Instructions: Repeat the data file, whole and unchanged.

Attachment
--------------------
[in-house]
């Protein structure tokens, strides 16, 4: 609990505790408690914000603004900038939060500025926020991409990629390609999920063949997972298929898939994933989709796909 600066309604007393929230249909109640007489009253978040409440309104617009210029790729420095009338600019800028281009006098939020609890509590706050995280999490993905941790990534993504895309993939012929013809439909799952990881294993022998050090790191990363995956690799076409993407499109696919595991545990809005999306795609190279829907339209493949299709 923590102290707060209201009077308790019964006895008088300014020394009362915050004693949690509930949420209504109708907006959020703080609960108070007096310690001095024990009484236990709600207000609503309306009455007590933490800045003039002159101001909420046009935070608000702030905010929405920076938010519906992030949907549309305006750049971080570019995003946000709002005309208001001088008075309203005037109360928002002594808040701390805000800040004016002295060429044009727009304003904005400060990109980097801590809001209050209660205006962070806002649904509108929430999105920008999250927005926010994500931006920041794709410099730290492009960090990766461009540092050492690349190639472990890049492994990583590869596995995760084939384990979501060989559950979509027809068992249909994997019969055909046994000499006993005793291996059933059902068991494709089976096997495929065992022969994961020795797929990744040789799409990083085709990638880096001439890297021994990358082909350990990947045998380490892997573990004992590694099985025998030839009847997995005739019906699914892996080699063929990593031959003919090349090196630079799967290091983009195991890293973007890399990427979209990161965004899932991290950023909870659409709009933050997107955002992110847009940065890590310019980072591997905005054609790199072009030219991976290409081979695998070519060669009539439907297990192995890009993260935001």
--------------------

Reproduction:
[in-house]
């Protein structure tokens, strides 16, 4: 609990505790408690914000603004900038939060500025926020991409990629390609999920063949997972298929898939994933989709796909 600066309604007393929230249909109640007489009253978040409440309104617009210029790729420095009338600019800028281009006098939020609890509590706050995280999490993905941790990534993504895309993939012929013809439909799952990881294993022998050090790191990363995956690799076409993407499109696919595991545990809005999306795609190279829907339209493949299709 923590102290707060209201009077308790019964006895008088300014020394009362915050004693949690509930949420209504109708907006959020703080609960108070007096310690001095024990009484236990709600207000609503309306009455007590933490800045003039002159101001909420046009935070608000702030905010929405920076938010519906992030949907549309305006750049971080570019995003946000709002005309208001001088008075309203005037109360928002002594808040701390805000800040004016002295060429044009727009304003904005400060990109980097801590809001209050209660205006962070806002649904509108929430999105920008999250927005926010994500931006920041794709410099730290492009960090990766461009540092050492690349190639472990890049492994990583590869596995995760084939384990979501060989559950979509027809068992249909994997019969055909046994000499006993005793291996059933059902068991494709089976096997495929065992022969994961020795797929990744040789799409990083085709990638880096001439890297021994990358082909350990990947045998380490892997573990004992590694099985025998030839009847997995005739019906699914892996080699063929990593031959003919090349090196630079799967290091983009195991890293973007890399990427979209990161965004899932991290950023909870659409709009933050997107955002992110847009940065890590310019980072591997905005054609790199072009030219991976290409081979695998070519060669009539439907297990192995890009993260935001």